White Collar Counterfeiters

Jul 6, 2009

White-collar crime is interesting, as it covers such a wide variety of crimes, for instance counterfeiting products.

The other term often used for counterfeit products is “pirated” and it refers to products that have been illegally made and are being sold. These knock-offs or bootlegged goods are often regarded as being a great way to save money and really, no one is hurt in the process.

While it is a great way to save money, rather than buy the original, it is definitely infringing on intellectual property rights. It’s not just selling goods in violation of a copyright either, it is selling goods that specifically imply they are original quality and are authentic when they are not.

Counterfeiting has an interesting history. It was once referred to as palming off under English common law, meaning the counterfeiter palmed off a fake as being genuine. In doing this, the fraudster was horning in on the established reputation and goodwill of the original creator.

Many people still refer to counterfeiting as trademark infringement, and while that may be a valid observation, it also refers to all intellectual property rights violations – trade secrets, copyright and patents, etc. Certainly it is regarded as being a devastating crime when perpetrated on a large scale that results in significant financial losses to the creator of the original work, etc.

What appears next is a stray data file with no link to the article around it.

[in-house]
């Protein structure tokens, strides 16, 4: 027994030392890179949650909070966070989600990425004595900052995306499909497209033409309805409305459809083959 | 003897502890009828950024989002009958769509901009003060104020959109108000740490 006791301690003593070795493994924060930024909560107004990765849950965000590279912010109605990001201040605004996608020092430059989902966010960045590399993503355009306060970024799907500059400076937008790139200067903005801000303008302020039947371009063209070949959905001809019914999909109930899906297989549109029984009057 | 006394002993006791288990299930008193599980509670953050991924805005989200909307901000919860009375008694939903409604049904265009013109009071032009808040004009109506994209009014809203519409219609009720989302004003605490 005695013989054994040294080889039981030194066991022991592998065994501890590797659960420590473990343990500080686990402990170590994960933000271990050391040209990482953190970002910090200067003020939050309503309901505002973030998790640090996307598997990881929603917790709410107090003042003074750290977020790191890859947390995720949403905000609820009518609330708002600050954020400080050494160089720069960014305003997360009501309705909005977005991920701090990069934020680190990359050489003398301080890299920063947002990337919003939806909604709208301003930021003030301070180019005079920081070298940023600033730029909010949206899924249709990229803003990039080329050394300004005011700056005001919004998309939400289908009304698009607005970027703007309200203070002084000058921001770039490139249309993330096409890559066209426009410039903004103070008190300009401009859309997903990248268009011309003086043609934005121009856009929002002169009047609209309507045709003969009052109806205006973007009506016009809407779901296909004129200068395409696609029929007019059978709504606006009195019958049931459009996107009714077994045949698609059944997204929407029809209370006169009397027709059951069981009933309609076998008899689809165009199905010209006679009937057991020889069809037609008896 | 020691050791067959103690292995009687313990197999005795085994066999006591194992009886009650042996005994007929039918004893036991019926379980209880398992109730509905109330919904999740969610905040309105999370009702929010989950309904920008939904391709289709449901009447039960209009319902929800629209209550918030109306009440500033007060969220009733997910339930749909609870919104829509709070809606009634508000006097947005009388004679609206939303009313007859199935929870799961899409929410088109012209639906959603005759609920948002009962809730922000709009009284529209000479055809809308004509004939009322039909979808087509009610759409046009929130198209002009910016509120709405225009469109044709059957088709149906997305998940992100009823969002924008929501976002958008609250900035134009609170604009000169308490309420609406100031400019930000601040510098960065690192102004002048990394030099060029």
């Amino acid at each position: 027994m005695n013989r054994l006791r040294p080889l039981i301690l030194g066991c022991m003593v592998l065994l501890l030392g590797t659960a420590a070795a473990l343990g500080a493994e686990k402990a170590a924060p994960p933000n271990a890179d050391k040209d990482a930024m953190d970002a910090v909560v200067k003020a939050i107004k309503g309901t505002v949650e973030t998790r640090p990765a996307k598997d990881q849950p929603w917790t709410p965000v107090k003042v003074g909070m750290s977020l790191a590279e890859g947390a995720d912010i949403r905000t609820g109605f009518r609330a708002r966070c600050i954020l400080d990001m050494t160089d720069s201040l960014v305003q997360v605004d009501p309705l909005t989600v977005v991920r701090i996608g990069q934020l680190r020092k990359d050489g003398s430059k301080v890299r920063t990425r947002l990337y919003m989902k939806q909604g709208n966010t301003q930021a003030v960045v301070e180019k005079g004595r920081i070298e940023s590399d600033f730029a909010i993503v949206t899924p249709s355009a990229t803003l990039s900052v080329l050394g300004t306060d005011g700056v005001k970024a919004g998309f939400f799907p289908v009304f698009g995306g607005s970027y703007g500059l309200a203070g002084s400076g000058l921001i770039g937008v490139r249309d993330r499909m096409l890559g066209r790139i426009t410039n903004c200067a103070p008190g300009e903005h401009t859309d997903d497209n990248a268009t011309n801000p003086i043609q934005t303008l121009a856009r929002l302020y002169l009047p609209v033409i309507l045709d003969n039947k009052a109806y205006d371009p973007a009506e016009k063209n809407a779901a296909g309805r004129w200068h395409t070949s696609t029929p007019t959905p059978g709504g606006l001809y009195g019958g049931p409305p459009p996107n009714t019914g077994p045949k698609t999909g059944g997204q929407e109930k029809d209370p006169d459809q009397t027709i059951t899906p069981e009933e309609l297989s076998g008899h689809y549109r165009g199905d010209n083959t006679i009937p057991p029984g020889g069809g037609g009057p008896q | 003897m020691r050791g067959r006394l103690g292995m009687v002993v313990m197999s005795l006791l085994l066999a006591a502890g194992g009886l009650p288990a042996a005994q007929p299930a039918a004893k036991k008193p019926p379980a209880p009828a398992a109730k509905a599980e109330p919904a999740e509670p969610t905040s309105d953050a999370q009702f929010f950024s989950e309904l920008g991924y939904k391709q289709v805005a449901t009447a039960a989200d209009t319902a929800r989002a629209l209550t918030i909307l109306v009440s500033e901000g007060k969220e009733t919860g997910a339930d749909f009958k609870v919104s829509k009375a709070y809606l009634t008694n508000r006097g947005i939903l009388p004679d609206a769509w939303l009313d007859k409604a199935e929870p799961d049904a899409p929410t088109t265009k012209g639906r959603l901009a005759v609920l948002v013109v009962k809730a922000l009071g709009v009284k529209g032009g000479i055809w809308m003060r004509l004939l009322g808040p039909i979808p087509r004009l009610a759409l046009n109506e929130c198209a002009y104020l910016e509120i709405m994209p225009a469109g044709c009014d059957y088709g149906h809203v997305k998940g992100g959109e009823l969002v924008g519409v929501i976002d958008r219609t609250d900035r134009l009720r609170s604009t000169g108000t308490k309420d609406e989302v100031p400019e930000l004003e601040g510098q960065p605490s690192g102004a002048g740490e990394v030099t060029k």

It’s not just the loss of money that accrues to the original creator of a product that is at issue. The other serious problem that may arise from making and selling counterfeit products is their standard of quality. Consumers buying these sub-standard products may find they bought more than they bargained for if a certain item is defective and an accident is the result.

Having said that, this is a crime and is one where those charged must be accorded the right of a thorough criminal defense. Being charged with counterfeiting does not mean that the person charged was the person responsible for the scam or they were even aware of what they were doing. It’s all in the details of the case, and until all the details are known and the defense heard, judgment needs to be kept in abeyance.

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